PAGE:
Sometimes, he would meet me at school and walk me home. I remember one particular afternoon very clearly. It was beautiful out. The sun shining, birds singing, a light breeze, the air just warm enough, but not too warm. Jon, my “boyfriend,” was walking with me as we talked and laughed and he was holding my hand. We felt safe with our public display, as innocent as it was, because neither of my parents got home from work for another hour. So there was no one to fear. No one to yell and scream at us. We could simply enjoy being connected in that small way as we soaked up the sunshine while walking along. This was rare. And I was uncharacteristically relaxed and relatively happy in the moment.
I’m not sure what caused Jon to look back. Some sixth sense. Though I was normally the one who was hyper-alert, I didn’t realize anything was wrong. Not until Jon threw me into the steep ditch beside the road and jumped in on top of me.
As I was going down, I felt a whoosh of air and saw something white streak by me. Still, I didn’t comprehend. Then I heard a car reversing toward us and looked up to see my father’s Renault 16 beside us on the road above. My brain wasn’t working. It took me a few seconds to put it all together.
Normally the last to get home and not due for another hour, at best, for some reason, my father had come home early. I don’t know if he went by the school to pick me up; this would have been very unusual and we never talked about it afterward, so I’m still not certain. But he was coming from the direction of the school. Coming from behind. Seeing Jon and I holding hands evidently sent him into a rage. Jon was walking next to the ditch because it was a little muddy, lined with dead leaves that could be slippery, and the edge was a bit steep. I was next to the road.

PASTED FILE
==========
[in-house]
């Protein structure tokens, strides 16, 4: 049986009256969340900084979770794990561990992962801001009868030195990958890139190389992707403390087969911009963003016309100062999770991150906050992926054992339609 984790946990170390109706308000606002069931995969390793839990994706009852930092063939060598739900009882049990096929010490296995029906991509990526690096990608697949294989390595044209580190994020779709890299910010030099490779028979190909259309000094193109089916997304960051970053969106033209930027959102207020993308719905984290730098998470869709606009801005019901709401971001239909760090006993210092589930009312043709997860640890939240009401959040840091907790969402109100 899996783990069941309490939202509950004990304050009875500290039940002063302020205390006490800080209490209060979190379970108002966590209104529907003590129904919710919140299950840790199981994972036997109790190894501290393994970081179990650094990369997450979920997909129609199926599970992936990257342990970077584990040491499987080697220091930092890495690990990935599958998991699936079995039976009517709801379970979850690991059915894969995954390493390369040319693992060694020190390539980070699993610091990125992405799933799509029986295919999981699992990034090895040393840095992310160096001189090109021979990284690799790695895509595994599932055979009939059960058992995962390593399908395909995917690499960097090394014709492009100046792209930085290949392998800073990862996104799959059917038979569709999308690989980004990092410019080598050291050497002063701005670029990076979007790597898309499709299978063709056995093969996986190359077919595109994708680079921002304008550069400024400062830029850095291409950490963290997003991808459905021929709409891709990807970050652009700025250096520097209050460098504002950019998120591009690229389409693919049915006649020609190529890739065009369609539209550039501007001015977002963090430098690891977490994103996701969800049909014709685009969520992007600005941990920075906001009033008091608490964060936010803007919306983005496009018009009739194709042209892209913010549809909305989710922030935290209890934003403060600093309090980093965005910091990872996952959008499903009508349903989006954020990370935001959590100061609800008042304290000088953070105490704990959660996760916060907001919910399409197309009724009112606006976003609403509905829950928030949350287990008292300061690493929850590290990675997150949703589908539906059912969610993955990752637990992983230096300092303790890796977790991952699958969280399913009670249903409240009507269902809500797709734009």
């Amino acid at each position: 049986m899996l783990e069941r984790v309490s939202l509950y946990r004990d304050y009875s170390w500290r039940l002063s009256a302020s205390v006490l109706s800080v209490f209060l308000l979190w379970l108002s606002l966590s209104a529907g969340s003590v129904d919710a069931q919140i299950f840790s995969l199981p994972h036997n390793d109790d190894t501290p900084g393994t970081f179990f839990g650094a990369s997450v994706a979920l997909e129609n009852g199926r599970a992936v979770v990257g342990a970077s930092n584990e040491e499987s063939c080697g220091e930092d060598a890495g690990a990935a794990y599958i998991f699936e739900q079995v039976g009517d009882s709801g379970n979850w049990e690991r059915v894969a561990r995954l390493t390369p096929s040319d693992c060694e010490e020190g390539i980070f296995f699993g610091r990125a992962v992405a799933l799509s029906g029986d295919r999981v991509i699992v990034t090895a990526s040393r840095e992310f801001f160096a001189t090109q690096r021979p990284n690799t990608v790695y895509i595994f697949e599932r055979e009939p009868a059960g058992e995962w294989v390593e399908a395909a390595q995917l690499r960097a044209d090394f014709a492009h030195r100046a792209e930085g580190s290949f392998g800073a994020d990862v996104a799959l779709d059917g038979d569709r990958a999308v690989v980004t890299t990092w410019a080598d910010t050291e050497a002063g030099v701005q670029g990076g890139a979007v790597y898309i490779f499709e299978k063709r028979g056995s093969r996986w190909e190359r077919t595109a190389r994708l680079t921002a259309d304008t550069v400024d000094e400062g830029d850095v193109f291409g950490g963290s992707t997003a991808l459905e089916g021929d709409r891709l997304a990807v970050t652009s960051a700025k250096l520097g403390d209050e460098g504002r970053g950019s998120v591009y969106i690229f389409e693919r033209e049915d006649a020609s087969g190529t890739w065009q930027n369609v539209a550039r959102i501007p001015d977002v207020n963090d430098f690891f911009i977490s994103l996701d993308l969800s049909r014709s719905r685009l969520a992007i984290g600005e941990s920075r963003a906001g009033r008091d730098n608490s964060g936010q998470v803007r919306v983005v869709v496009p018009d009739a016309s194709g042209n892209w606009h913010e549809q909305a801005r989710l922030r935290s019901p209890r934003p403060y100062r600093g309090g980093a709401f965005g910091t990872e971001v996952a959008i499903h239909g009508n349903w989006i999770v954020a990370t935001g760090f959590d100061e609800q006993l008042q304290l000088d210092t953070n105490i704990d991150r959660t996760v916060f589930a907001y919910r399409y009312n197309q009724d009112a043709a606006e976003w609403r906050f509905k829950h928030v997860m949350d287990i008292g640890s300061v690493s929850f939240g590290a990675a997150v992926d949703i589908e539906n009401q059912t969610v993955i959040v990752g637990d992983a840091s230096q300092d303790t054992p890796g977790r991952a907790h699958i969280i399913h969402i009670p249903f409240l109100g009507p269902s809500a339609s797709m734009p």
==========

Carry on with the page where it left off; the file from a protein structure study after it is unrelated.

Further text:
So great was his rage over us holding hands, my father decided to run me down with his car. He would have succeeded if not for Jon sensing danger behind us and reflexively throwing me into the ditch.
After glaring at us for several minutes where we had landed, stunned, in the dirty ditch, my father raced off toward home. Jon and I sat unmoving for a time, blinking at each other.
I remember getting up slowly. I recall telling Jon that I had to go home. I remember Jon telling me we needed to run away, right then. That I couldn’t go home. Not after this. Didn’t I understand what had just happened? “He tried to kill you!” But I told him I had to go. And I got up, brushed myself off, climbed out of the ditch and continued walking toward my house. I remember reaching the driveway. But I don’t remember much after that. Just that no words were exchanged. I was enveloped in darkness and an eerie silence that perpetually permeated my childhood home.
He tried to hit me again with that little white car, but his time, I wasn’t dazed and unprepared. I had been talking to a boy, a boy who wasn’t even really a friend, but who I knew from school. We were out in front of my house where I had been mowing. I was alert. I saw him coming and planted myself behind a tree. No matter how hard he tried, he couldn’t circle the tree with that car as fast as I could move to the other side. The boy fled. Eventually, my father gave up and drove back to the garage. I continued mowing.
Years later, though I had already left home, I heard someone found his little white Renault 16 at one of his fishing spots. They put sugar in his gas tank. They left a note on his windshield. “I know what you did.” To this day, I do not know who did it or to what deed they were referring.
His next Renault was an orange 17 Gordini. This was his final Renault. I don’t think I ever rode in it. Nor did he ever try to run me down with this car. I was long gone by then. Safely out of reach.